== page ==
Write-up by Scott Shields
Placed by: Holladay Chapter, National Society Sons of Utah Pioneers, No. 65
GPS Coordinates: 40 ° 39”56” N 111 ° 49’17” W
Historical Marker Text:
John Holladay’s group explored the valley of the Great Salt Lake and its tributary canyons with an eye towards irrigation, wild hay for their animals, and water power for mills. Most of the Mississippi Company stayed together and by fall had planned their farms and community in the area of a free-flowing, spring-fed stream issuing from the base of Mt. Olympus. Thus the village of Spring Creek, as the stream was then called, was the first to be established away from Great Salt Lake City itself.
As soon as John Holladay was named the Branch President, the village took upon itself the name of Holladay’s settlement or Holladay’s Burgh.
In February of 1849 the first surveyed plots of land were issued to the settlers.
Historical Marker Text (3): Original Lot locations
Historical Marker Address: 4778 Holladay Boulevard (west side)
Sometime in the spring of 1848, the very first Holladay settlers-to-be came to this area and established a community. The location was soon called Holladay’s Burgh after its founding pioneer captain, John D. Holladay. The name was later shortened to Holladay. One member of the original group of settlers was William Decatur Kartchner, born in Pennsylvania and later a resident of Illinois. He wrote in his journal: “Spring arrived; we were to farm as we had traveled, by tens, fifties, and hundreds. The land our ten drew was on a high bench six miles southeast of the city and our captain, John Holladay Sr. He asked permission from his captain to locate three miles further south at a large spring. It was granted, and soon we moved out there, built a row of small houses and fenced a field.” 1 These “ten” that William referred to were members of the Mississippi Company of Pioneers that had traveled together to Salt Lake City.
For these new settlers, life in this area was hard in those early years. Despite mental toughness, hard work and cleverness, hunger was common. William Kartchner wrote what it was like that first 1848 spring and summer in Holladay: “During this time our breadstuff gave out. We had our last ox killed, an old favorite of mine. I could not kill it myself, it would be like killing one of my family.”2 His neighbor took pity on him and killed it for him but it was “poor beef” and William had to boil it with thistle roots to make it better.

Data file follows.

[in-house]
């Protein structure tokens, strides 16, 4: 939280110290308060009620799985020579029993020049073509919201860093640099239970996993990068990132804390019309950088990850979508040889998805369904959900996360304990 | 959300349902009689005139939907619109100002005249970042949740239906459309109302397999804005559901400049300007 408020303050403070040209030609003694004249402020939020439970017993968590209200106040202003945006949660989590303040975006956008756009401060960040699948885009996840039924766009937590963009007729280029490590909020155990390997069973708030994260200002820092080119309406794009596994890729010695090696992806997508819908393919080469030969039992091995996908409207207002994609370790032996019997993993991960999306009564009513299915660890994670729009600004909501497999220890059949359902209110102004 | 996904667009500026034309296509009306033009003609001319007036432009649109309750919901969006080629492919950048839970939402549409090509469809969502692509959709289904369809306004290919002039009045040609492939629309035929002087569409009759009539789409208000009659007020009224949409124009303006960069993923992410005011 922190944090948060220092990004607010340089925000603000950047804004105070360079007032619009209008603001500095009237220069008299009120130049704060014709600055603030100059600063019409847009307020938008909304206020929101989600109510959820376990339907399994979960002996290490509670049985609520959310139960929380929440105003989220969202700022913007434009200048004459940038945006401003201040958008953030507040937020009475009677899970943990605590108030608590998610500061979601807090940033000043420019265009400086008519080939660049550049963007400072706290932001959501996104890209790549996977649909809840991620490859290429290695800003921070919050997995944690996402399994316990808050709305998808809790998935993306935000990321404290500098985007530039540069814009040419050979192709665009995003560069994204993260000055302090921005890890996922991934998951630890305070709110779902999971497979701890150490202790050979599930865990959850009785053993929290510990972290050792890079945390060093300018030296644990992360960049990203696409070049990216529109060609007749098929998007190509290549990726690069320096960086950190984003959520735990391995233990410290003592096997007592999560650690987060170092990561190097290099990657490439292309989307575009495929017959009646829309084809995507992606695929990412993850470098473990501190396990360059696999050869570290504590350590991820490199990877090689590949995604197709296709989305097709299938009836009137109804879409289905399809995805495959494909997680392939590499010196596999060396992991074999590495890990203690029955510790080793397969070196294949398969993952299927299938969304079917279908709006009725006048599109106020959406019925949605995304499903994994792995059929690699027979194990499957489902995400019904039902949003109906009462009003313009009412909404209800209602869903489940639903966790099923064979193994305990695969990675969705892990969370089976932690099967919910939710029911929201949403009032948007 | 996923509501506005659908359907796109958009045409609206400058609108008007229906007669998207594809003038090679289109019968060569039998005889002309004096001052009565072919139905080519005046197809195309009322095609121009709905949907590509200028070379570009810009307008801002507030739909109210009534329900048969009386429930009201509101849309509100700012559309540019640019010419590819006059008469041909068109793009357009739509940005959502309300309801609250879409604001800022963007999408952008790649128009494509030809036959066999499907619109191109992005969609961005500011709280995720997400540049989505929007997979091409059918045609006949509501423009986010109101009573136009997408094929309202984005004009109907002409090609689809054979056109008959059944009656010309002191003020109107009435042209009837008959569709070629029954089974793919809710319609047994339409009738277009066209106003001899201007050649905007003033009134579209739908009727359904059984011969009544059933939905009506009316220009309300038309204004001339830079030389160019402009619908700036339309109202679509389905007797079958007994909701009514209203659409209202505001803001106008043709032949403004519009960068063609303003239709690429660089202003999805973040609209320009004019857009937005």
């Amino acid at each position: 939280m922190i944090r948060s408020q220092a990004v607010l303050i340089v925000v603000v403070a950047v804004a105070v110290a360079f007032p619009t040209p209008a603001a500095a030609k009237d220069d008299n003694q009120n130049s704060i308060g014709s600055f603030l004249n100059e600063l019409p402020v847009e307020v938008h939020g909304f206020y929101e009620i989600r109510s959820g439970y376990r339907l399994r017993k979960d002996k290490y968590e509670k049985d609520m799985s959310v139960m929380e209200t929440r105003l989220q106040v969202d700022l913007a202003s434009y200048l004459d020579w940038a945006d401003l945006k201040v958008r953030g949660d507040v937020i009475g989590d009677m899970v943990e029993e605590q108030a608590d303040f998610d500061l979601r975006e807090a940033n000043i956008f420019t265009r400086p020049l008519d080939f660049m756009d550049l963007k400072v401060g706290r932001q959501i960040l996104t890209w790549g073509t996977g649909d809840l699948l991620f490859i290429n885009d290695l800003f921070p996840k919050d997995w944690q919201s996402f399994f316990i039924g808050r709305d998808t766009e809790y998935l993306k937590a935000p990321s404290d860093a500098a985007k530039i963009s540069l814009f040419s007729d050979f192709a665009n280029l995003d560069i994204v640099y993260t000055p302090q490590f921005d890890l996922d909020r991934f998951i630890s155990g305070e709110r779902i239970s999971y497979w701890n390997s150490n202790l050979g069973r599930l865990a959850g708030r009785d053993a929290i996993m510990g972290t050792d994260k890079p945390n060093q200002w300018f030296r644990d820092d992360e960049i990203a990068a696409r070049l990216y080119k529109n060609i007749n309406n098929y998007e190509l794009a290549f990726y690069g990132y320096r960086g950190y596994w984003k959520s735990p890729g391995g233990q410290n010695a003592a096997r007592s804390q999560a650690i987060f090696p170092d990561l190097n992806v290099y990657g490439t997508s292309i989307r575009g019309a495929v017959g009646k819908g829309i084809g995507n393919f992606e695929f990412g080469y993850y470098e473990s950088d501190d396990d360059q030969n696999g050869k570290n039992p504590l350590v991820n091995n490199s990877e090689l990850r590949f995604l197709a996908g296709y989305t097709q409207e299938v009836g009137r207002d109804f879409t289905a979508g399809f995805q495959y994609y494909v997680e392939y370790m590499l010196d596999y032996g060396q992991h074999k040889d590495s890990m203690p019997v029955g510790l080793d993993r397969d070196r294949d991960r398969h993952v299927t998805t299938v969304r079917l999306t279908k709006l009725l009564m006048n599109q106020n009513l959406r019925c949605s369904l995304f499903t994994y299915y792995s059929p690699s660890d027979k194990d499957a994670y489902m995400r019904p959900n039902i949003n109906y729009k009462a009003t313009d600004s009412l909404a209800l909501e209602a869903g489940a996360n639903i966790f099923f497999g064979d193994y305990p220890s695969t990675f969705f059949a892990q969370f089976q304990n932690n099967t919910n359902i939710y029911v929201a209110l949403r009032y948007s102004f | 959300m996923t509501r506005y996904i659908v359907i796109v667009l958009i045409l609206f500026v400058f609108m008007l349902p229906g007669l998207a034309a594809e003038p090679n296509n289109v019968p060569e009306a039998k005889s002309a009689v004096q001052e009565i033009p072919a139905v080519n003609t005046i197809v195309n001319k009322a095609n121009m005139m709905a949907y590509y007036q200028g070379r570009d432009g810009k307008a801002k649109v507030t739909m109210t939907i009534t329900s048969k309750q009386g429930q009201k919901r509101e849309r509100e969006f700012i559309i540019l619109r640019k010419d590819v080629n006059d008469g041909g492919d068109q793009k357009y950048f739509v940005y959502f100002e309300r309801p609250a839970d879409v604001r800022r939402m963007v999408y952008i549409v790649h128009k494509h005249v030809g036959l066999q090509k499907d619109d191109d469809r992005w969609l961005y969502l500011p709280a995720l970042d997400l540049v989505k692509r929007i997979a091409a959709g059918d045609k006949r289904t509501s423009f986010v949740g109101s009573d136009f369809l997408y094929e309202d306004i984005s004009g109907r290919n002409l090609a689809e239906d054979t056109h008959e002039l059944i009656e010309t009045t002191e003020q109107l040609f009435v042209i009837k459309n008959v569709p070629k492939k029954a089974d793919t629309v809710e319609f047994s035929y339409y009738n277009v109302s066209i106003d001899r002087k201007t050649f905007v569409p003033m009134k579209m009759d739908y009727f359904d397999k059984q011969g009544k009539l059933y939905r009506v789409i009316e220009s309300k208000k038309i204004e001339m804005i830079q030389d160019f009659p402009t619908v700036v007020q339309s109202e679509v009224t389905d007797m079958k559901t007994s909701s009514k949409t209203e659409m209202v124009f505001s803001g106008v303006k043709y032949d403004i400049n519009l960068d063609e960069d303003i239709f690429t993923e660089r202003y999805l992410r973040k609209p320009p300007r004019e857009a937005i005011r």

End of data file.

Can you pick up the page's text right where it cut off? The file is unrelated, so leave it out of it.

Sharing food was a way of life in order for the group to survive. William only brought a “few kernels of corn” with him across the plains so he waited until May to plant them. He planted Spanish corn kernels which sprouted, grew and produced enough corn to make enough flour for “sufficient bread for three families.” He also planted wheat which grew and he was able to share with the group captain and his family. When Brother Holladay came to William and asked ‘Brother William, what under heavens are we to do for bread? William pointed to his ripening wheat and replied “there is bread”. Hunger served to remind William of how critical farming became in this desert environment. He wrote: “At that time I had not tasted of bread or any substance of grain for nearly two months.”3
Despite the hard won survival of the first few years, most of these original settlers did not stay long. It was not because they did not like the area but because of another call for settlers to move to California. In order to spread out and create new settlements, LDS church leadership asked for church members to establish a community in California. The promise of a warmer climate interested many Southerners – including John D. Holladay. So in the spring of 1851, just three years after arriving in Holladay, many of the original Mississippi group of ten and others packed up and traveled 700 miles to San Bernardino. 4
About these Mississippi Mormons who were the first settlers of Holladay, The historian Leonard Arrington offered this assessment : “Intelligent and resourceful, [the] southern women accomplished miracles in establishing homes and rearing their families. . . . Mostly small landowners, stockmen, and frontiersmen, [the men]…became Brigham Young’s trusted associates in managing men and resources for the development of Mormon settlements”. 5
- William Kartchner, Journal in Kate B. Carter, Our Pioneer Heritage, vol 2 (Salt Lake City: Daughters of Utah Pioneers, Utah Printing Company, 1959), 443.
- Carter, Our Pioneer, 444.
- Leonard J. Arrington, “Mississippi Mormons,” Ensign, June 1977, 46.
Holladay Historical Commission Papers, Official minutes, correspondence, and other papers from the work of the Commission, Includes information on historical sites and landmarks 2000-2001, Marriott Library Special Collections, University of Utah, Salt Lake City, Utah.
Elizabeth Newman Hutchinson, Holladay, Salt Lake County, Utah, 1971, Marriott Library Special Collections, University of Utah, Salt Lake City, Utah.
For further reference:
- Journal History, July 29, 1847, LDS Church Historical Department.
- “Manuscript History of the Big Cottonwood Ward,” LDS Church Historical Department.
- William E. Parrish, “The Mississippi Saints,“ In The Historian: A Journal of History, 50:489, August 1988.